This historically oriented study focuses on interactions between the oral and the written in nineteenth century English fiction. It examines orality and literacy events such as storytelling and reading aloud and describes the functions of oral traditions in historical, regional, and other novels. It is chiefly interested in writers’ evaluations of tensions and conflicts between oral and written discourses and cultures.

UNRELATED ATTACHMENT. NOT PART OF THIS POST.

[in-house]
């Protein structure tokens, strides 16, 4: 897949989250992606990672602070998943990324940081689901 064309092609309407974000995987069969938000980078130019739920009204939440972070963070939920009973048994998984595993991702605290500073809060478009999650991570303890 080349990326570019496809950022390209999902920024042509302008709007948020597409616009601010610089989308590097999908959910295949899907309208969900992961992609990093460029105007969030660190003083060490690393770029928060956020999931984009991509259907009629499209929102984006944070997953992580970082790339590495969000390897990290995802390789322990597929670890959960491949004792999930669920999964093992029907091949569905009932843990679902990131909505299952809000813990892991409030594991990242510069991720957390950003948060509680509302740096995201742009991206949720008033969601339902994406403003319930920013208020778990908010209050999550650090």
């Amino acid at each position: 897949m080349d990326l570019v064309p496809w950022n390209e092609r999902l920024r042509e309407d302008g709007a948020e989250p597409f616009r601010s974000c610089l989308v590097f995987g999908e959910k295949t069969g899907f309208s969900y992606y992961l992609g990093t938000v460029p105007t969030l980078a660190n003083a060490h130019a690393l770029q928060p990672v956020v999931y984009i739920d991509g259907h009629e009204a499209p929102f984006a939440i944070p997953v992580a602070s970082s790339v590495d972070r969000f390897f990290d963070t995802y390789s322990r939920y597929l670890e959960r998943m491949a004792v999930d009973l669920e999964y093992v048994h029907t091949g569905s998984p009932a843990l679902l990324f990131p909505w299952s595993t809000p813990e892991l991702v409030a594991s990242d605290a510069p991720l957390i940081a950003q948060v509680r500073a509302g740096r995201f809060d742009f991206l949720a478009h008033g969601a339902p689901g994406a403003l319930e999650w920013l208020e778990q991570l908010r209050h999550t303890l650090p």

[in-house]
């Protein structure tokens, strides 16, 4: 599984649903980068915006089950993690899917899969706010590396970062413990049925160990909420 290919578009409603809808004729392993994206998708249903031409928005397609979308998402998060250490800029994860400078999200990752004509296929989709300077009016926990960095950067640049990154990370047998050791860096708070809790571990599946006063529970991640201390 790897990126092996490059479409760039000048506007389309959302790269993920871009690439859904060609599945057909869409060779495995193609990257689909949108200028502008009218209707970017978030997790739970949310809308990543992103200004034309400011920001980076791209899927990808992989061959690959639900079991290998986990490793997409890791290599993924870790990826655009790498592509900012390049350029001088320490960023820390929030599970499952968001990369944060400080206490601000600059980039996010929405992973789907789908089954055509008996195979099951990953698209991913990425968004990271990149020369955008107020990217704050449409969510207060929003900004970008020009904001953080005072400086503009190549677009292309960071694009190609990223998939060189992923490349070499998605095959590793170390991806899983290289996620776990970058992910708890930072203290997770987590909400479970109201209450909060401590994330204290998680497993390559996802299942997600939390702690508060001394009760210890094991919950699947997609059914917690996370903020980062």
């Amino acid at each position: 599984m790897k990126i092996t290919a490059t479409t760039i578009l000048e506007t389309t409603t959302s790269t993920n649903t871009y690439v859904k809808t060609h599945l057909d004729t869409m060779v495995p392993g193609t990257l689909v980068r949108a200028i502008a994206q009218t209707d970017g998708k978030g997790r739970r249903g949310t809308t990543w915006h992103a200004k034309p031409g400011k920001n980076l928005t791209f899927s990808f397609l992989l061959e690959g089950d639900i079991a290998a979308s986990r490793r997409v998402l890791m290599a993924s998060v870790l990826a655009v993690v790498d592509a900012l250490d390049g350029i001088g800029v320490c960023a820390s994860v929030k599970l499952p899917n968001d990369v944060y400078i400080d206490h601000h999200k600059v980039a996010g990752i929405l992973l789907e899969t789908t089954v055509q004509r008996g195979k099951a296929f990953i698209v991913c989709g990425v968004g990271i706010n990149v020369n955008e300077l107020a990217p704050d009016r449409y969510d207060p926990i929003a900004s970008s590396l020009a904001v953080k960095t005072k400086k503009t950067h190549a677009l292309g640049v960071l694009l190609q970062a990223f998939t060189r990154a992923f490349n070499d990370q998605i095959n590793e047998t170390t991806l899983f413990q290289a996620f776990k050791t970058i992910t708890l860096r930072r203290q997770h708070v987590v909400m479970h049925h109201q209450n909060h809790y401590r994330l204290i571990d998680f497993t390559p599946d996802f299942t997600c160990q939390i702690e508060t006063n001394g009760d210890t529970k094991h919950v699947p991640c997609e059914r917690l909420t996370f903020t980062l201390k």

Frankfurt/M., Berlin, Bern, Bruxelles, New York, Oxford, Wien, 2003. IV, 234 pp.
Contents: Orality and literacy events, reading aloud, sermons, oral storytelling in Hardy, Conrad, and others – Illiterates
in English fiction, oral traditions in Scott, Hardy, and others – The transition from orality to literacy.